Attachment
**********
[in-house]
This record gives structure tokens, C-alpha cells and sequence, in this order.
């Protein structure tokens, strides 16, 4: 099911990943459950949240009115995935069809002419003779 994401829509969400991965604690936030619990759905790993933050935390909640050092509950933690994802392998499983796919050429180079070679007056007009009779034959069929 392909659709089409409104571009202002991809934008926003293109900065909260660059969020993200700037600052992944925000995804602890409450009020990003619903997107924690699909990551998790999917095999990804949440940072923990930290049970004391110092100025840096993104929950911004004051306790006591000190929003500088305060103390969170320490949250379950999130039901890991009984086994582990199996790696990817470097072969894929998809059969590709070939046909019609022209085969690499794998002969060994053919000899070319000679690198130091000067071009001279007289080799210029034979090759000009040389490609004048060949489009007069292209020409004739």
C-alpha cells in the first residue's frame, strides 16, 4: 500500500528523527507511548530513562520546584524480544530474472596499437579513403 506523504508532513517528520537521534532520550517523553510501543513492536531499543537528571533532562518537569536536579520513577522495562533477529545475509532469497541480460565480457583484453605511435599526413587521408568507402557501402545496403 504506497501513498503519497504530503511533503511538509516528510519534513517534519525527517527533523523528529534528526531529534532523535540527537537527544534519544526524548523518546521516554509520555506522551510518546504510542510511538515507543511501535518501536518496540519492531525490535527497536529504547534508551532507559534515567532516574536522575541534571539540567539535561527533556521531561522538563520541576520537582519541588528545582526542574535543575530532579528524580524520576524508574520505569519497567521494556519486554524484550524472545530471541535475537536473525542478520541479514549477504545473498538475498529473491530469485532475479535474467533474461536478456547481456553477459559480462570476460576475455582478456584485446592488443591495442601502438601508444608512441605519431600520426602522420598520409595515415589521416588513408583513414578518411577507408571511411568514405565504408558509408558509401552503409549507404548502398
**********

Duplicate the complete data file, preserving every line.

[in-house]
This record gives structure tokens, C-alpha cells and sequence, in this order.
């Protein structure tokens, strides 16, 4: 099911990943459950949240009115995935069809002419003779 994401829509969400991965604690936030619990759905790993933050935390909640050092509950933690994802392998499983796919050429180079070679007056007009009779034959069929 392909659709089409409104571009202002991809934008926003293109900065909260660059969020993200700037600052992944925000995804602890409450009020990003619903997107924690699909990551998790999917095999990804949440940072923990930290049970004391110092100025840096993104929950911004004051306790006591000190929003500088305060103390969170320490949250379950999130039901890991009984086994582990199996790696990817470097072969894929998809059969590709070939046909019609022209085969690499794998002969060994053919000899070319000679690198130091000067071009001279007289080799210029034979090759000009040389490609004048060949489009007069292209020409004739």
C-alpha cells in the first residue's frame, strides 16, 4: 500500500528523527507511548530513562520546584524480544530474472596499437579513403 506523504508532513517528520537521534532520550517523553510501543513492536531499543537528571533532562518537569536536579520513577522495562533477529545475509532469497541480460565480457583484453605511435599526413587521408568507402557501402545496403 504506497501513498503519497504530503511533503511538509516528510519534513517534519525527517527533523523528529534528526531529534532523535540527537537527544534519544526524548523518546521516554509520555506522551510518546504510542510511538515507543511501535518501536518496540519492531525490535527497536529504547534508551532507559534515567532516574536522575541534571539540567539535561527533556521531561522538563520541576520537582519541588528545582526542574535543575530532579528524580524520576524508574520505569519497567521494556519486554524484550524472545530471541535475537536473525542478520541479514549477504545473498538475498529473491530469485532475479535474467533474461536478456547481456553477459559480462570476460576475455582478456584485446592488443591495442601502438601508444608512441605519431600520426602522420598520409595515415589521416588513408583513414578518411577507408571511411568514405565504408558509408558509401552503409549507404548502398